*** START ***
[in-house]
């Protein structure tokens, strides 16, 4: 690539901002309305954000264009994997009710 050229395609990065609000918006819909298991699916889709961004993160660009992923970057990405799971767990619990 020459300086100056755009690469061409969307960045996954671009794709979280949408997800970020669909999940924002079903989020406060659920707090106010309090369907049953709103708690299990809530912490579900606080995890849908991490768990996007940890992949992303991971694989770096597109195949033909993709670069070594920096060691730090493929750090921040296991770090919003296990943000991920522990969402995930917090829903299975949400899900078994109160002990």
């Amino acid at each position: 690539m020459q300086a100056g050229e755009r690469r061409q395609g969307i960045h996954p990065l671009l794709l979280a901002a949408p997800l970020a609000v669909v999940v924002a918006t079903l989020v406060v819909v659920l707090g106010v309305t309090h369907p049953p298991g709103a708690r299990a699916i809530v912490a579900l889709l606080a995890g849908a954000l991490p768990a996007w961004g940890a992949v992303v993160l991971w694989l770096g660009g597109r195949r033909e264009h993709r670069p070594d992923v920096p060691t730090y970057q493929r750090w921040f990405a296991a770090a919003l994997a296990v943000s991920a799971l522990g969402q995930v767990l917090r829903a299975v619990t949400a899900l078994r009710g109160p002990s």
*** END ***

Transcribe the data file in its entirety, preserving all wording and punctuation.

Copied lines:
[in-house]
């Protein structure tokens, strides 16, 4: 690539901002309305954000264009994997009710 050229395609990065609000918006819909298991699916889709961004993160660009992923970057990405799971767990619990 020459300086100056755009690469061409969307960045996954671009794709979280949408997800970020669909999940924002079903989020406060659920707090106010309090369907049953709103708690299990809530912490579900606080995890849908991490768990996007940890992949992303991971694989770096597109195949033909993709670069070594920096060691730090493929750090921040296991770090919003296990943000991920522990969402995930917090829903299975949400899900078994109160002990």
């Amino acid at each position: 690539m020459q300086a100056g050229e755009r690469r061409q395609g969307i960045h996954p990065l671009l794709l979280a901002a949408p997800l970020a609000v669909v999940v924002a918006t079903l989020v406060v819909v659920l707090g106010v309305t309090h369907p049953p298991g709103a708690r299990a699916i809530v912490a579900l889709l606080a995890g849908a954000l991490p768990a996007w961004g940890a992949v992303v993160l991971w694989l770096g660009g597109r195949r033909e264009h993709r670069p070594d992923v920096p060691t730090y970057q493929r750090w921040f990405a296991a770090a919003l994997a296990v943000s991920a799971l522990g969402q995930v767990l917090r829903a299975v619990t949400a899900l078994r009710g109160p002990s």